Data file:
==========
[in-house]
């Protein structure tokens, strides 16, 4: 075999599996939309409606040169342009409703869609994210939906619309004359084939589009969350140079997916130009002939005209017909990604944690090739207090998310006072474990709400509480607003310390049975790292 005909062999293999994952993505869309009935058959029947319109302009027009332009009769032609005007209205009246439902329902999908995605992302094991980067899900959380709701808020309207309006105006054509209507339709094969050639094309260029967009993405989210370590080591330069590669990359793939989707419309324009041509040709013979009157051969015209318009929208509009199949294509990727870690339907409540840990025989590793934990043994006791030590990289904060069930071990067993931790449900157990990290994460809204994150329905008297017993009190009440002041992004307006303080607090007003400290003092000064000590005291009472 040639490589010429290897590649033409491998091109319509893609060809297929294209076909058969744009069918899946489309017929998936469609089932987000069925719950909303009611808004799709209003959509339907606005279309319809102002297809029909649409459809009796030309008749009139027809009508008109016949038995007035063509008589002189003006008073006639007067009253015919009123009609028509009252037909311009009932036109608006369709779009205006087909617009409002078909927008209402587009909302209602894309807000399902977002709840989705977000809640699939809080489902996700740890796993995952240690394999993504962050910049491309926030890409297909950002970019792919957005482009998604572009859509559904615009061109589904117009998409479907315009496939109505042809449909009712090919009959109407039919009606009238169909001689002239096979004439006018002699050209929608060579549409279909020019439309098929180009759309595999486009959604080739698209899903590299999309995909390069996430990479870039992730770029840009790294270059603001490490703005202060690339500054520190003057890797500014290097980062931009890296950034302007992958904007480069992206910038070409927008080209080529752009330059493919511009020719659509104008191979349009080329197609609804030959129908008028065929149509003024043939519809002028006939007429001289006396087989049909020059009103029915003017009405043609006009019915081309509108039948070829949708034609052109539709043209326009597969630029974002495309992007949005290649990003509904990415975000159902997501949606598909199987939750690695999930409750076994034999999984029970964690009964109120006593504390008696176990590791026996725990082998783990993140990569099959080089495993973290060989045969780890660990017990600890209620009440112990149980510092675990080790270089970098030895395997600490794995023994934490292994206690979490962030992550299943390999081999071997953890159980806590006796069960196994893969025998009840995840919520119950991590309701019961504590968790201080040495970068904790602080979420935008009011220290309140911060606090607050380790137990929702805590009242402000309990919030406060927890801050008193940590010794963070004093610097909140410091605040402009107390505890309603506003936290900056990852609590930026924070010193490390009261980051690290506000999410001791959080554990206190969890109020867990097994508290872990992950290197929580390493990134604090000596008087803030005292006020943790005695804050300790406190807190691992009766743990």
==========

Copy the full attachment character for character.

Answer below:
[in-house]
């Protein structure tokens, strides 16, 4: 075999599996939309409606040169342009409703869609994210939906619309004359084939589009969350140079997916130009002939005209017909990604944690090739207090998310006072474990709400509480607003310390049975790292 005909062999293999994952993505869309009935058959029947319109302009027009332009009769032609005007209205009246439902329902999908995605992302094991980067899900959380709701808020309207309006105006054509209507339709094969050639094309260029967009993405989210370590080591330069590669990359793939989707419309324009041509040709013979009157051969015209318009929208509009199949294509990727870690339907409540840990025989590793934990043994006791030590990289904060069930071990067993931790449900157990990290994460809204994150329905008297017993009190009440002041992004307006303080607090007003400290003092000064000590005291009472 040639490589010429290897590649033409491998091109319509893609060809297929294209076909058969744009069918899946489309017929998936469609089932987000069925719950909303009611808004799709209003959509339907606005279309319809102002297809029909649409459809009796030309008749009139027809009508008109016949038995007035063509008589002189003006008073006639007067009253015919009123009609028509009252037909311009009932036109608006369709779009205006087909617009409002078909927008209402587009909302209602894309807000399902977002709840989705977000809640699939809080489902996700740890796993995952240690394999993504962050910049491309926030890409297909950002970019792919957005482009998604572009859509559904615009061109589904117009998409479907315009496939109505042809449909009712090919009959109407039919009606009238169909001689002239096979004439006018002699050209929608060579549409279909020019439309098929180009759309595999486009959604080739698209899903590299999309995909390069996430990479870039992730770029840009790294270059603001490490703005202060690339500054520190003057890797500014290097980062931009890296950034302007992958904007480069992206910038070409927008080209080529752009330059493919511009020719659509104008191979349009080329197609609804030959129908008028065929149509003024043939519809002028006939007429001289006396087989049909020059009103029915003017009405043609006009019915081309509108039948070829949708034609052109539709043209326009597969630029974002495309992007949005290649990003509904990415975000159902997501949606598909199987939750690695999930409750076994034999999984029970964690009964109120006593504390008696176990590791026996725990082998783990993140990569099959080089495993973290060989045969780890660990017990600890209620009440112990149980510092675990080790270089970098030895395997600490794995023994934490292994206690979490962030992550299943390999081999071997953890159980806590006796069960196994893969025998009840995840919520119950991590309701019961504590968790201080040495970068904790602080979420935008009011220290309140911060606090607050380790137990929702805590009242402000309990919030406060927890801050008193940590010794963070004093610097909140410091605040402009107390505890309603506003936290900056990852609590930026924070010193490390009261980051690290506000999410001791959080554990206190969890109020867990097994508290872990992950290197929580390493990134604090000596008087803030005292006020943790005695804050300790406190807190691992009766743990």